First of all, 17-year-old Sadie didn’t even want to go to that party with her older sister, Carla. She knew from past experiences that Carla, notorious for her reckless behavior, was oblivious to responsibility. And, sure enough, as soon as the sisters arrive at the party, Carla is chugging drinks and clinging to a guy whom Sadie nicknames “Scuzzy.” Completely out of her element, Sadie passes time playing beer pong with Scuzzy’s friend, “Dreadlocks.” When a near-comatose Carla finally reappears, Scuzzy and Dreadlocks ask for a ride to get more beer. Don’t do it, says a small voice in Sadie’s head.

When she drives them to the 7-Eleven, the guys ask her to park in the back. Weird, thinks Sadie. Scuzzy and Dreadlocks then disappear. Unbeknownst to Sadie, a backpack full of weed sits in the back seat next to Carla. Minutes later, the girls are arrested by an undercover cop.

Carla is legally an adult with two priors and a 3-year-old daughter. As Sadie is a minor, a good student and a gifted basketball player who might receive comparably light punishment, Sadie’s family asks her to take the fall. She does, landing a six-month sentence in a juvenile detention center.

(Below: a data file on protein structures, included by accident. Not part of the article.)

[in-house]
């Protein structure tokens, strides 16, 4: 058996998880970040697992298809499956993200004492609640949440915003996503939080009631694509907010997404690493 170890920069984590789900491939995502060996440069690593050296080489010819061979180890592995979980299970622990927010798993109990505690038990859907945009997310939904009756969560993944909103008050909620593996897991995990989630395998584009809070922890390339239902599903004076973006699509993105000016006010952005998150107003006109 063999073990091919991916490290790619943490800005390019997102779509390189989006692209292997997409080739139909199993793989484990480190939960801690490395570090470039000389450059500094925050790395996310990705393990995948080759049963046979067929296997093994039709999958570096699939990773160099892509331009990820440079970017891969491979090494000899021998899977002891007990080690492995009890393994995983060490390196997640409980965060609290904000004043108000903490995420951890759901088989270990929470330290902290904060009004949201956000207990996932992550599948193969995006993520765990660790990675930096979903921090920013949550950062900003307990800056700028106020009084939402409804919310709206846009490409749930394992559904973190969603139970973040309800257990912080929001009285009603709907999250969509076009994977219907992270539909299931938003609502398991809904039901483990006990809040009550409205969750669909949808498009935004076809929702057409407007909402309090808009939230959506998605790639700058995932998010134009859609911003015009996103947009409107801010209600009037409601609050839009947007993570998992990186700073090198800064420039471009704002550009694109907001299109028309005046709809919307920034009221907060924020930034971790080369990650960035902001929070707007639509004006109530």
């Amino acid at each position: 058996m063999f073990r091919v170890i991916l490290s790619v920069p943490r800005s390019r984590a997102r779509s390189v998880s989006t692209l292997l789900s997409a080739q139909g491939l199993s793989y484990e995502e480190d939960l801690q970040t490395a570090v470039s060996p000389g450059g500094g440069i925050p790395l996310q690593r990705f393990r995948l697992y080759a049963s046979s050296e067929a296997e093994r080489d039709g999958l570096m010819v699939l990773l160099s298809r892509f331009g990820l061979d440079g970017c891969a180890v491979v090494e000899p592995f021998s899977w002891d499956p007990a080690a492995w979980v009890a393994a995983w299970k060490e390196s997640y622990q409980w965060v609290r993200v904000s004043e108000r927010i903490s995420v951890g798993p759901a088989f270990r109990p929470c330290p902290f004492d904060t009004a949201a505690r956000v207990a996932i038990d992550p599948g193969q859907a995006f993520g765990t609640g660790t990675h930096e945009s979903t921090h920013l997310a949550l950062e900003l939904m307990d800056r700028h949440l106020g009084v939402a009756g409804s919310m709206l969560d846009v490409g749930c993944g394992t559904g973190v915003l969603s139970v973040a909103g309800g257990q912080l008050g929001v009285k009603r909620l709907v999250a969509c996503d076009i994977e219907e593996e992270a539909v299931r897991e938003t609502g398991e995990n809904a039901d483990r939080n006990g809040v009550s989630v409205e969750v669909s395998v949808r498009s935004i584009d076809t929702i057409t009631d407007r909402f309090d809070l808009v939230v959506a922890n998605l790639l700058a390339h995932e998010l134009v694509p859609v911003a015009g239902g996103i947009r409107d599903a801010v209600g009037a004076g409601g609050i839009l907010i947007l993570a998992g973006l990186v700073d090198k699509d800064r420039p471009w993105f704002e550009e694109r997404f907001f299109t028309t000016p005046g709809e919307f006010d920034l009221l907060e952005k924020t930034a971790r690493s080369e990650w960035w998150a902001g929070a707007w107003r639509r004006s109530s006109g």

Sadie is shocked by the way inmates are dehumanized in juvie. Small infractions bring harsh punishment. Some of the girls in her unit are deeply disturbed, guilty of terrible crimes. Still, Sadie finds it challenging to suppress her caring instinct. But she begins to realize that good will must be tempered by caution and that she is responsible for the consequences of her actions, even if she sublimates the motive. This is an important concept for many teens, who may greatly underestimate their own complicity when passively supporting risky behavior.

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